Frida has touched many people and inspired many poets, writers and artists. One of Raúl’s counterparts in Seattle, in the visual arts, is Alfredo Arreguín. He has painted Frida, multiple times, using her much the same way as Raúl does in his poem. You can view a few of them on his link. You can view those and more of his work in his book World of Wonders


Frida?

She is an angel.


She inspires bicultural angels.


She is a brown-skinned angel.



As Raúl reminds us in his book

All Our Brown-Skinned Angels.


One final irony is that angel is spelled the same in both English and Spanish. It doesn’t happen often between languages unless there is a transliteration. That’s where one language doesn’t create a new word. Kindergarten is such a word, originating in German in 1840 when the modern elementary school was invented. English speakers are great at begging, borrowing, and stealing words from other languages. (This can be why it is such a challenge to master as a second language.) Part of that reflects the fact that in the US, especially, we have been an overlapping of cultures for many years.


All of that said, it means that we need to understand that all cultures have angels. When we stop tolerating another person’s ideas, we lose this notion of what an angel personifies. When we stop tolerating people simply because they are different, we have no angels. They fade away. They go where they are wanted, and we lose their light and hope. Hold onto your angels, wherever you are in life.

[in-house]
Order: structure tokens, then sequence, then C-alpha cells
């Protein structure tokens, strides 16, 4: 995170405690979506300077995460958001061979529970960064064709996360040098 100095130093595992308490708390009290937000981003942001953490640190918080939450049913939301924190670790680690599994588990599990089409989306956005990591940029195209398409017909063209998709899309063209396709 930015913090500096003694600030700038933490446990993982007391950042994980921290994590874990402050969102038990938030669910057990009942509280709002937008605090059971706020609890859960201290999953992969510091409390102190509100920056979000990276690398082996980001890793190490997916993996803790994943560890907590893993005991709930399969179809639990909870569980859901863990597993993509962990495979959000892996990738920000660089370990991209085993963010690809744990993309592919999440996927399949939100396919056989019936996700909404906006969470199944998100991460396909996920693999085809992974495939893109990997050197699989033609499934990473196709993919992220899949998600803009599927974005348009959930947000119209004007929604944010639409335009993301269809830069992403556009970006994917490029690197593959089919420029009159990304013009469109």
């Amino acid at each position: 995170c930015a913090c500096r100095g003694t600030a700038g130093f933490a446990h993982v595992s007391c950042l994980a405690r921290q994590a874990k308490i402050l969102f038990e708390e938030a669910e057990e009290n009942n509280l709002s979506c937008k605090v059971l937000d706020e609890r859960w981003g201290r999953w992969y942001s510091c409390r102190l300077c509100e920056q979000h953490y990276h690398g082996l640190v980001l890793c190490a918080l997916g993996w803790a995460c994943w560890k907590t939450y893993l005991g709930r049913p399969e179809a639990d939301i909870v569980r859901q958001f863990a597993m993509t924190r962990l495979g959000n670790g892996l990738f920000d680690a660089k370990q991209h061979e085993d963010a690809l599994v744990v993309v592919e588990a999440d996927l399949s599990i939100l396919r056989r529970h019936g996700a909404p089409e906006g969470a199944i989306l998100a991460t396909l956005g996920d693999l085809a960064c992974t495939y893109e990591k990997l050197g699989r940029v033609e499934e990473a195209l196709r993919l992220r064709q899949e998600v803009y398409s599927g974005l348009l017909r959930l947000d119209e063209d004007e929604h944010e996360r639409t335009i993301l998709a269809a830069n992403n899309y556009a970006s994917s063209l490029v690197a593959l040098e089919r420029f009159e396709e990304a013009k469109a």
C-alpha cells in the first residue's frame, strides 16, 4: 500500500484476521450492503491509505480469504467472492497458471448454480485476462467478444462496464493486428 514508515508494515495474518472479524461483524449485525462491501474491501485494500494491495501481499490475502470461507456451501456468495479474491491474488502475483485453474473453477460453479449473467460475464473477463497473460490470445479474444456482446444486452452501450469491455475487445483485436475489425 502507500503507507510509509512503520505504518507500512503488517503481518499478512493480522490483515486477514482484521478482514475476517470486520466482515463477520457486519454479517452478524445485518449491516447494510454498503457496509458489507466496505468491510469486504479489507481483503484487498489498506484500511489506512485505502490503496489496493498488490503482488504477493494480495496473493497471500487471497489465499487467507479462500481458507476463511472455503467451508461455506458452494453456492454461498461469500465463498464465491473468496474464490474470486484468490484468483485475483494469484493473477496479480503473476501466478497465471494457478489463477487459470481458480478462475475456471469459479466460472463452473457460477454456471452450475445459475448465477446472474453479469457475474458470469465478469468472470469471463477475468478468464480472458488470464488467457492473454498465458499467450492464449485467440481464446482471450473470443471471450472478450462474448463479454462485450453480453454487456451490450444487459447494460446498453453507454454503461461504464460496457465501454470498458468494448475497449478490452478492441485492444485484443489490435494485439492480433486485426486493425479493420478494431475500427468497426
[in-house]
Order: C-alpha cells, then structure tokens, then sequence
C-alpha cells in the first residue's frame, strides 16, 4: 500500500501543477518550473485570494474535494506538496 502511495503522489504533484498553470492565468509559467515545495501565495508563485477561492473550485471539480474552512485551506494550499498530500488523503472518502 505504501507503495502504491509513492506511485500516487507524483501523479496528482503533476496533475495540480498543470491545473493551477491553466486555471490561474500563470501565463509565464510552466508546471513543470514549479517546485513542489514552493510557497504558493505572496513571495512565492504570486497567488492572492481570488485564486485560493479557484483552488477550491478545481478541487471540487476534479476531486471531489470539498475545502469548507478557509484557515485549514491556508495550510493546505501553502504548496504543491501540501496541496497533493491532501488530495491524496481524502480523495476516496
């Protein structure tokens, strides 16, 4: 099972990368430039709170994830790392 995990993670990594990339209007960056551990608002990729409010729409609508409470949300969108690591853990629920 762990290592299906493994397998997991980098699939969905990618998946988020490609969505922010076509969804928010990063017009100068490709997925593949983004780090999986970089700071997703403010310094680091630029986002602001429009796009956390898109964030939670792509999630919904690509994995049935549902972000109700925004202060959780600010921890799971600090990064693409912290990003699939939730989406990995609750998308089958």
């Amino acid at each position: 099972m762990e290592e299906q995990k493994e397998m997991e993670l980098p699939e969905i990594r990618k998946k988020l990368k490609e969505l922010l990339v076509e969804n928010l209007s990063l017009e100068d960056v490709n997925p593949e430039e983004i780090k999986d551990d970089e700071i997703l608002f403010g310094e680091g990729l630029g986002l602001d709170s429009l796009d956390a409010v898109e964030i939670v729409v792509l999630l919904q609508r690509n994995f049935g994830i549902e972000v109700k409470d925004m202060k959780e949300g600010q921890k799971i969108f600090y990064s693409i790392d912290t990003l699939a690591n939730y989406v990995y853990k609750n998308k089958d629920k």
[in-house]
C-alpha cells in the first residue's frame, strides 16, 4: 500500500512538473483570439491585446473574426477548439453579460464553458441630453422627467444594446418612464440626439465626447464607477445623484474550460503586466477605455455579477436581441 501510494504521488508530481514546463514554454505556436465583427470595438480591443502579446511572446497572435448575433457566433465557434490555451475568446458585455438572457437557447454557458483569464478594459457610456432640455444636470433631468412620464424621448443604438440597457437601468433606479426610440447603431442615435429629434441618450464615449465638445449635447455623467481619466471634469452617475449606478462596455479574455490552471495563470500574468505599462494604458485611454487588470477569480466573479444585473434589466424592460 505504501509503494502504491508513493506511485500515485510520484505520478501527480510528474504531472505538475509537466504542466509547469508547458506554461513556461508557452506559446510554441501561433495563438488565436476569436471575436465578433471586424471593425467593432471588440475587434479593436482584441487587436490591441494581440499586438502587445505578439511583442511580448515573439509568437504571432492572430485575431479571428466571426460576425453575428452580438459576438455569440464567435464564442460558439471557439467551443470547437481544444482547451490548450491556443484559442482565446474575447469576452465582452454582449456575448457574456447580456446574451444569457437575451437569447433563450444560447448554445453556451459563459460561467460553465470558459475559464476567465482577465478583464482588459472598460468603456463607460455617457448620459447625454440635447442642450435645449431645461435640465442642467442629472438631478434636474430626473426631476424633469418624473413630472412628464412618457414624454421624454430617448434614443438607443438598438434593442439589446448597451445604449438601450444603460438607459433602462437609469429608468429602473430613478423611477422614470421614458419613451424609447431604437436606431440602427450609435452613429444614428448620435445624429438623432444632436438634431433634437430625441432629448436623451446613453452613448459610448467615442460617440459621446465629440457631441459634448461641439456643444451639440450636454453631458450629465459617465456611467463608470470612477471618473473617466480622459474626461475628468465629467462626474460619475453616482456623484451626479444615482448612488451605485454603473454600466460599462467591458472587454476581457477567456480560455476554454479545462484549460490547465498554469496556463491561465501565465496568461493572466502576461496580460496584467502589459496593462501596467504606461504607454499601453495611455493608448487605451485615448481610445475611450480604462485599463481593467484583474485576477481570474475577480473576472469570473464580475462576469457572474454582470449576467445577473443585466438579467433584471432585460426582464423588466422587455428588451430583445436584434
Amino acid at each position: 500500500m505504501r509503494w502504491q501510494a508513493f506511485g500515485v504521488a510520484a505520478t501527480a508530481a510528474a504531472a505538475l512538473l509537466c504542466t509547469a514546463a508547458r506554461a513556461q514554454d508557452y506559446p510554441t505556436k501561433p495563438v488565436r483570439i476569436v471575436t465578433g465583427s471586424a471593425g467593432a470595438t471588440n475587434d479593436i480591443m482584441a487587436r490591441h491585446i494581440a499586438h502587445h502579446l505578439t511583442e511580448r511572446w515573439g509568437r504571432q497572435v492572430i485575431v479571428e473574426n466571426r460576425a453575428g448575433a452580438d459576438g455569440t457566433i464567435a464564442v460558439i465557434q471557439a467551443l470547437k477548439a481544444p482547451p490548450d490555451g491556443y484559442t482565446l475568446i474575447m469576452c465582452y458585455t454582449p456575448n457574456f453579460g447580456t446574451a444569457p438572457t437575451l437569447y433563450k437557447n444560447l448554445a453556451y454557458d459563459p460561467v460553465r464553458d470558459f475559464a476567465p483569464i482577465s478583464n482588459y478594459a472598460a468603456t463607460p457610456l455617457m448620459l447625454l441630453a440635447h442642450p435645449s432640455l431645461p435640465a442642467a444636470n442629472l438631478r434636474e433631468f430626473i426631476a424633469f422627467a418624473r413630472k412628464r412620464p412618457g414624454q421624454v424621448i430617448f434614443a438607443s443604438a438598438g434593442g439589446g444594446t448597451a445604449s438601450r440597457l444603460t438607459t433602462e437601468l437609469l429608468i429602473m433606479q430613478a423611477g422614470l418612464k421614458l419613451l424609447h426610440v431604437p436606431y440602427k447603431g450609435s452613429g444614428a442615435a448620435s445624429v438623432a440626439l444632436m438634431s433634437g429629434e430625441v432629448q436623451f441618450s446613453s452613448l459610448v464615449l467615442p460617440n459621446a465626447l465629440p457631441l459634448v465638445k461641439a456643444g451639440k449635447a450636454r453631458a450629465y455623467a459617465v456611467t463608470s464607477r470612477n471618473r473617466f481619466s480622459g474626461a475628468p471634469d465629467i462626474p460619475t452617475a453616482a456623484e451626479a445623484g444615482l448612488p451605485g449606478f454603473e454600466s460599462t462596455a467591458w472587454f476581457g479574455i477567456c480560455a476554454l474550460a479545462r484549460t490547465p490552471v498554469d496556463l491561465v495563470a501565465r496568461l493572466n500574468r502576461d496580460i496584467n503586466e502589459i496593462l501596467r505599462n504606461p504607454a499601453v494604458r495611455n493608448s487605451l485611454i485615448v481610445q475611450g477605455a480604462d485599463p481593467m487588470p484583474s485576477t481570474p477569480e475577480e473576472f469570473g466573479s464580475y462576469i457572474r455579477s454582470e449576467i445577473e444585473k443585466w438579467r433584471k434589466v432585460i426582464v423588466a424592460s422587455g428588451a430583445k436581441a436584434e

Remember, an angel is the same in both English and Spanish.

That is why Frida Kahlo is important.


Thanks Raúl.


Encarnada Para Frida Kahlo Encarnada con labios de rosa piel de la tierra ojos de luna nocturna flores en su cabello como una reina estrella deslumbrante aguamarina amarilla emergiendo de la tierra como una fuente de aliento, de vida, de calor, color arte de ojo a ojo de ceja a ceja y después al universo nacida y creada entre mazorcas y el maíz, crecida de la tierra morena como el color de su piel Incarnated

After Frida Kahlo

Incarnated with rose petal lips

earth colored skin

eyes like midnight moons

flowers on her hair

like a star queen brilliant

shimmering

yellow aquamarine

emerging from earth

a fountain of hope

life, color, heat

art from eye to eye unbound

from eyebrow to eyebrow

born and created into the universe

among corn plants, husks

grown from the ground, our earth

brown as the color of her skin